- Newsroom •
May 11, 2011 – In five years, Dr. Judy Carter, a heavy-hitting, no-nonsense Fort Valley State University administrator, has led a team of faculty and staff in successfully winning reactivation of the College of Education’s teacher educator program. The National Council for Accreditation of Teacher Education announced the decision this week.
“My team worked very hard, and they deserve a lot of credit for the results. I coached them through this process,” Carter said.
The road to regain NCATE’s seal of approval was not an easy one. In 2005, FVSU lost its accreditation after the Georgia Board of Regents and the Georgia Professional Standards Commission deactivated all of the university’s undergraduate and graduate-level education programs.
To get the education department back on its feet, Carter was hired as College of Education dean. After her arrival, the team prepared for visits from two accrediting boards.
“When I first came here, we started preparations for the NCATE visit in 2010,”“ says Carter. “The COE had to receive approval from the Georgia Professional Standards Commission and the state’s teacher educator accrediting board, before NCATE would even look at us. We only had six months to prepare for their visit in July 2006.” After winning approval from GAPSC, Carter worked to fulfill NCATE’s requirements for accreditation.
In October 2010, a five-member NCATE team arrived on campus to begin a detailed assessment. The committee toured FVSU facilities, evaluated campus resources and visited education classrooms. The reviewers interviewed faculty members and scrutinized academic transcripts to ensure professors were qualified to teach course areas. The team also interviewed community members, local school district administrators and teachers.
“The first day of interviews with the public came one of the worst downpours we ever had,” says Carter. “It was storming. I said, ‘O Lord, not today.’ People usually stay home. But, everyone came out anyway, and not one person missed their interview. This impressed the NCATE committee, which showed that we had the support of our community.”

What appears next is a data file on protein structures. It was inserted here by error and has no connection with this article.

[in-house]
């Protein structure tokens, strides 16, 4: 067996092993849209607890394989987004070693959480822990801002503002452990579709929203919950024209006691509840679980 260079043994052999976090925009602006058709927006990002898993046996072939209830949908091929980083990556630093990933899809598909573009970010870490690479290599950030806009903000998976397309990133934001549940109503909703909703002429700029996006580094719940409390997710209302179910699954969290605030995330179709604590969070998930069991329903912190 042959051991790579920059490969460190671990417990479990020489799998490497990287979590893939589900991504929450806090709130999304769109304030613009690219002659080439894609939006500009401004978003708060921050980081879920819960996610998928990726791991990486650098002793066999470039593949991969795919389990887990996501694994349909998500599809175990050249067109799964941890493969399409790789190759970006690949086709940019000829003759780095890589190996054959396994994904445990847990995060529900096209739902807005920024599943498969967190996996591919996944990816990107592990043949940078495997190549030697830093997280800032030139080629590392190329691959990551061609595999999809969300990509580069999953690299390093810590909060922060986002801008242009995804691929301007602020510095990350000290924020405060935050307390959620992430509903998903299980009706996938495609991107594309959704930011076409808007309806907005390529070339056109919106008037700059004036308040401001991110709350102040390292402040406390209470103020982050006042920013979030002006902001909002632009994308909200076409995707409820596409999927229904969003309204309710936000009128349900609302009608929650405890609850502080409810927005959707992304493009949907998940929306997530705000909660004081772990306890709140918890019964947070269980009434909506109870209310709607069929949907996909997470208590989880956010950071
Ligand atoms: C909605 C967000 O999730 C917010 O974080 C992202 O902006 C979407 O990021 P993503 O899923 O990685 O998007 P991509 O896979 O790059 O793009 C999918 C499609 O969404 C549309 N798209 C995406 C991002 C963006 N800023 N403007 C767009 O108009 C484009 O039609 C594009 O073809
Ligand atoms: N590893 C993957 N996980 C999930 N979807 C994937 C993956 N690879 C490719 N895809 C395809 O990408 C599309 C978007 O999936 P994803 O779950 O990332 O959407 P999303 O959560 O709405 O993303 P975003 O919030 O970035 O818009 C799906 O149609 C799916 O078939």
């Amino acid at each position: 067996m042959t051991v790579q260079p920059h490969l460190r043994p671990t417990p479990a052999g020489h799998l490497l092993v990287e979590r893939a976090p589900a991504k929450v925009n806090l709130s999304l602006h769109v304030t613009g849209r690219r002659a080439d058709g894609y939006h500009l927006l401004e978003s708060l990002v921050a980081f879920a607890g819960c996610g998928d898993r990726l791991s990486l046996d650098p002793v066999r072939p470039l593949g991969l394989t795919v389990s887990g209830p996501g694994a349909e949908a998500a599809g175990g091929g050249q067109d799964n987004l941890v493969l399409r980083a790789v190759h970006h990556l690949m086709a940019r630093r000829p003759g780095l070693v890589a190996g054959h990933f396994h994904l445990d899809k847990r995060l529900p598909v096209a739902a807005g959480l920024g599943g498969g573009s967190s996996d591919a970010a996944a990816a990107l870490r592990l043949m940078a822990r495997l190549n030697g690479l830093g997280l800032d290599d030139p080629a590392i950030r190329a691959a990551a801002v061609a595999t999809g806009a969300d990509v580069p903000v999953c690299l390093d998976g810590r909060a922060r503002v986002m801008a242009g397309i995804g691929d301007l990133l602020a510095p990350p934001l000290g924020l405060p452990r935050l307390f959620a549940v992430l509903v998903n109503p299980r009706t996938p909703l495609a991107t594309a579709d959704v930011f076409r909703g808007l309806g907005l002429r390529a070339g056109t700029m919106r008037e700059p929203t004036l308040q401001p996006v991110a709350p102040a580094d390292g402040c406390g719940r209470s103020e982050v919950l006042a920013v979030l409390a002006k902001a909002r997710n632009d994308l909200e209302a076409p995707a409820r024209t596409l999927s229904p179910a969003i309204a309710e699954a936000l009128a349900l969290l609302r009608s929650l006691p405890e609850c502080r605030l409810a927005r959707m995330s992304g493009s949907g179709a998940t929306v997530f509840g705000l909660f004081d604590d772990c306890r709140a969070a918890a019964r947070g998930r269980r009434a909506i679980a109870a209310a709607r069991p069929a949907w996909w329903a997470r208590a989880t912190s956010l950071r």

During the evaluation process, NCATE assigns three levels of performance for each area: Acceptable, Unacceptable and Target. In the assessment, FVSU received no unacceptable ratings in any area.
Today, new teacher-educator candidates are applying for the FVSU programs; current students are conducting fieldwork inside local classrooms; and new graduates are earning diplomas.
Now that NCATE approval is secured, Carter will retire. Dr. Canter Brown Jr., FVSU’sexecutive vice president, says she will be missed greatly.
“How do you say enough about a consummate professional who accomplishes the near impossible and does it with style?” Brown asked. “Dr. Judy Carter has stamped her indelible imprint on our College of Education and on our university. We wish she wasn’t leaving; we’ll miss her when she’s gone. But, her legacy will endure for generations.”
NCATE was founded in 1954 and is a coalition of 30 organizations of teachers, teacher educators, policymakers and school specialists responsible for professional accreditation of teacher education programs. Currently, the organization accredits 623 institutions that produce two-thirds of the nation’s new teacher graduates. The U.S. Department of Education recognizes NCATE as a specialized accrediting body for schools, colleges and departments of education.
For additional information about Fort Valley State University’s College of Education, please visit http://www.fvsu.edu/academics/collegeofeducation or call (478) 825-6365.
Christina Milton, editorial assistant
Office of Marketing and Communications, FVSU
(478) 825-6319, firstname.lastname@example.org